Other people had recommended the program.

2.93

0.93

2.70 to 3.17

Nipissing University offered a program that fit well with my career aspirations.

4.25

0.74

4.08 to 4.42

I was interested in the courses.

4.02

0.70

3.84 to 4.19

I could receive transfer credits for Institute of Canadian Banker courses.

4.61

0.55

4.48 to 4.74

I could receive transfer credits for courses completed through another post-secondary institution.

4.02

1.14

3.73 to 4.30

The cost of the program was reasonable.

3.73

0.98

3.49 to 3.97

It was convenient for me.

4.37

0.72

4.19 to 4.55

My employer required it.

2.30

0.92

2.07 to 2.53

Other.

 

 

 

Table 6:  The BComm program provides students with…

 

 

 

Access to educational opportunities.

4.50

0.61

4.35 to 4.65

A way to enhance life and career goals.

4.57

0.58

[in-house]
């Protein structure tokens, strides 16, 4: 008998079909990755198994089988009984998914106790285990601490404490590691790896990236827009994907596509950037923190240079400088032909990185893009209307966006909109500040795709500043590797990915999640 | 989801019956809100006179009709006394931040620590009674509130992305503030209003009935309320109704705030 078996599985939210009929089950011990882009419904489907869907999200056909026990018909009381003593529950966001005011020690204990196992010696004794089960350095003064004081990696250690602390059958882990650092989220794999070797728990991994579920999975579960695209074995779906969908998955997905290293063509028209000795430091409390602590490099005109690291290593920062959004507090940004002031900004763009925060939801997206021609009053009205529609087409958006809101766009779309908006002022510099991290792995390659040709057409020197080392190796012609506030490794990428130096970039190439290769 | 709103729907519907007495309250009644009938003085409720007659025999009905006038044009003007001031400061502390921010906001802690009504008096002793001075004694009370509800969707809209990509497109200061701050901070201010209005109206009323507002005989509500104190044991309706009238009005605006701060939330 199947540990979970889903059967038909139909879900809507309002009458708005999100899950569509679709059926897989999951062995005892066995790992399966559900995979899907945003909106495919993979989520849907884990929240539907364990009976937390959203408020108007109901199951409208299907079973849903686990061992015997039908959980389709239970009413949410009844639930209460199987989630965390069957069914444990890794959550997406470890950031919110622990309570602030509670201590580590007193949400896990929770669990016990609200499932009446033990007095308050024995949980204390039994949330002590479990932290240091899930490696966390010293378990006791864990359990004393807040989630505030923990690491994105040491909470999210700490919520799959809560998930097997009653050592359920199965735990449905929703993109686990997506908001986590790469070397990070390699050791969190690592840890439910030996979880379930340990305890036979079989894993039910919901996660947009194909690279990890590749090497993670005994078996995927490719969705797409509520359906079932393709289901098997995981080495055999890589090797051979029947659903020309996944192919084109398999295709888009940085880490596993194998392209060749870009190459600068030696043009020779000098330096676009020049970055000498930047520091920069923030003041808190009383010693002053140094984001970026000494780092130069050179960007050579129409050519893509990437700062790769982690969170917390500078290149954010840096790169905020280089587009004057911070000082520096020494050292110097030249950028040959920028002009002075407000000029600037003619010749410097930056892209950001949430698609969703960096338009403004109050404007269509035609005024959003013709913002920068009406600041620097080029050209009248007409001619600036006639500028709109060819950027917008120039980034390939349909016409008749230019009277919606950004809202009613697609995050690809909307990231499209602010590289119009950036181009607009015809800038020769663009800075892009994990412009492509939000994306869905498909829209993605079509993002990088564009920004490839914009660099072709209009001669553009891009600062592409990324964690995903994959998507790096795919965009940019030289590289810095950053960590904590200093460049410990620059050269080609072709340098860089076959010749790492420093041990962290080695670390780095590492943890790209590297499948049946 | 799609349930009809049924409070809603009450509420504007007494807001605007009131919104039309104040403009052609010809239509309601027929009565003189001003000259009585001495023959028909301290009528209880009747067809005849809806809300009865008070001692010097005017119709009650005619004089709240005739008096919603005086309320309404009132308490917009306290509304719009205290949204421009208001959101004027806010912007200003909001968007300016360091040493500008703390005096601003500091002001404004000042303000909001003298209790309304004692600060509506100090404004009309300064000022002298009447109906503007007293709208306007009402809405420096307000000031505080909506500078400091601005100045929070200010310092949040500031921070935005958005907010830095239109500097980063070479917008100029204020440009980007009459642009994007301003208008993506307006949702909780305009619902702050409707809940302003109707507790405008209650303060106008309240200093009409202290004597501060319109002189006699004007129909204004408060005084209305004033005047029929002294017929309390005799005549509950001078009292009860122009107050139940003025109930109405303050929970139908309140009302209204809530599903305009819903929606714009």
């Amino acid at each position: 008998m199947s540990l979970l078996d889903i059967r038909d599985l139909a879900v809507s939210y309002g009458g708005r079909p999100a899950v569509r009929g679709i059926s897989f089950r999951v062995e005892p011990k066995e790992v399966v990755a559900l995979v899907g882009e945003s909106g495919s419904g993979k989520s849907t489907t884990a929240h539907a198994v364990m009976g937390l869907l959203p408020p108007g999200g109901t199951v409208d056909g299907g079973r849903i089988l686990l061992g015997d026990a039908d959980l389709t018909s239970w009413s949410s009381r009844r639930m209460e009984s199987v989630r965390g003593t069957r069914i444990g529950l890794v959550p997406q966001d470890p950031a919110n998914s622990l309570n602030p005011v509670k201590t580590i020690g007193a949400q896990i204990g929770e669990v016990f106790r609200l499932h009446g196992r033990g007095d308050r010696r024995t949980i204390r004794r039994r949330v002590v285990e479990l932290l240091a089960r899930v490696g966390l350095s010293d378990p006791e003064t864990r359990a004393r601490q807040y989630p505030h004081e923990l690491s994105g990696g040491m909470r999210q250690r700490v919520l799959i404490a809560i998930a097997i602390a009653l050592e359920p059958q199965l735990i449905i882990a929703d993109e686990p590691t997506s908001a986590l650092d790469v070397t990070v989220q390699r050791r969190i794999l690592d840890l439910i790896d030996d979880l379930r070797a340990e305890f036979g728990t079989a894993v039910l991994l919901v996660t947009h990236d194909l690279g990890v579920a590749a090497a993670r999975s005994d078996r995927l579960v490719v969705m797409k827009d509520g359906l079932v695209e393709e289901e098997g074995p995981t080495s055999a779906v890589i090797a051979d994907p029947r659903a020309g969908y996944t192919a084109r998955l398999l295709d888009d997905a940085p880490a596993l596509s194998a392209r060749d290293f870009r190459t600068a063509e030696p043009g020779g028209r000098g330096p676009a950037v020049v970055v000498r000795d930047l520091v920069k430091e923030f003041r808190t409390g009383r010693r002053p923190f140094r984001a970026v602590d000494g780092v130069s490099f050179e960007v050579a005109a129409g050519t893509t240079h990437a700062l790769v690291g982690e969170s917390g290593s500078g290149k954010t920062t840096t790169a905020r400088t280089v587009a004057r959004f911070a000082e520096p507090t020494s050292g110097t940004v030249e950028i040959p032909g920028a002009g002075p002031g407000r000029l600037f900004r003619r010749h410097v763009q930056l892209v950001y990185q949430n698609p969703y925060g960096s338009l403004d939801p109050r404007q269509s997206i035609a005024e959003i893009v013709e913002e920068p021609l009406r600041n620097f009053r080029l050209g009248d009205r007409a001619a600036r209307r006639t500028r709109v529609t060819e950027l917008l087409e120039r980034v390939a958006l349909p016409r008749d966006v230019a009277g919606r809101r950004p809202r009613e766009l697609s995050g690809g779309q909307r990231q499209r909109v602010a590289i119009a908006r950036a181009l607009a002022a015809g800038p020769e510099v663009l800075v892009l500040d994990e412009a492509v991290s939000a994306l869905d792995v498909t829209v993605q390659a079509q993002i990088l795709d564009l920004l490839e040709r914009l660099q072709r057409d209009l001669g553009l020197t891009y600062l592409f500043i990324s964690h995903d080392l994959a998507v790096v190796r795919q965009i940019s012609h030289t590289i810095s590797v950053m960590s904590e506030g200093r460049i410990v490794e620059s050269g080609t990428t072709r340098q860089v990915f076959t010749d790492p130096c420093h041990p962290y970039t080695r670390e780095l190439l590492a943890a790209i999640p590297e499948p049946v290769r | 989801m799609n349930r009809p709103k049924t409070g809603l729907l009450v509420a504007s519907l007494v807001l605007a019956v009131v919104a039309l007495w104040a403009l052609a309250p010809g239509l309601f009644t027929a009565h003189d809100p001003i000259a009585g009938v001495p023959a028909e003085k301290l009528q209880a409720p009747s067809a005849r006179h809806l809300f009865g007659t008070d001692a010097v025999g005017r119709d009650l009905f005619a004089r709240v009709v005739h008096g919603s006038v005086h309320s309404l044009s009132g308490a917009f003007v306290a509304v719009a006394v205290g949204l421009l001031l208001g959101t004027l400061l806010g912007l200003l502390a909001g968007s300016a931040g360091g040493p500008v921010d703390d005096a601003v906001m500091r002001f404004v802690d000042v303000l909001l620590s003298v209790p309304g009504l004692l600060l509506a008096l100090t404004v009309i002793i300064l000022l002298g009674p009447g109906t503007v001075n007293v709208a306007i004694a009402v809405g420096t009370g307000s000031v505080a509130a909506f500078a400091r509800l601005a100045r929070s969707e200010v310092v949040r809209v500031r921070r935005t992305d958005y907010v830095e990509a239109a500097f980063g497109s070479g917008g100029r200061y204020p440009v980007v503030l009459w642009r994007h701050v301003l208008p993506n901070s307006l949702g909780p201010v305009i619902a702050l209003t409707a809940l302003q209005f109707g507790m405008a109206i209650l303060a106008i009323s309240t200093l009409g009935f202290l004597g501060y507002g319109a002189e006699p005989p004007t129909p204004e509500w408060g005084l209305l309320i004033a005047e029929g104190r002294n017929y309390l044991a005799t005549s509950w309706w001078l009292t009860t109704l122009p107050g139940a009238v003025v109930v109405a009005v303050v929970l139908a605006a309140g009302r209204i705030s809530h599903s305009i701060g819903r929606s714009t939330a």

4.44 to 4.71

Financing options for taking the courses.

3.18

1.13

2.90 to 3.47

The opportunity to be assessed for skills and knowledge from the curriculum and life/work experience.

4.06

0.86

3.85 to 4.27

Various methods of teaching instruction.

3.31

0.90

3.09 to 3.54

Comprehensive academic and student support services.

3.56

0.82

3.35 to 3.76

Enhancements to the learning experience through the use of technology.

3.62

0.85

3.41 to 3.84

Improved educational opportunities through a partnership with the Institute of Canadian Bankers.

4.25

0.86

4.04 to 4.46

 


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About the authors:

Rhonda Pyper is an Assistant Professor in the School of Business and Economics at Nipissing University where she served as Program Administrator at the Centre for Continuing Business Education (CCBE). Her current research interests are in the field of growth strategies for educational programs. rhondap@nipissingu.ca

 

Charles H. Bélanger served in several capacities at Laurentian University including as Vice-president academic, President and now Professor of Management. He is a former President of the Canadian Society for the Study of Higher Education and Editor-in-Cchief of The Canadian Journal of Higher Education. cbelanger@bmvglobal.ca

 



Higher Education Perspectives. ISSN: 1710-1530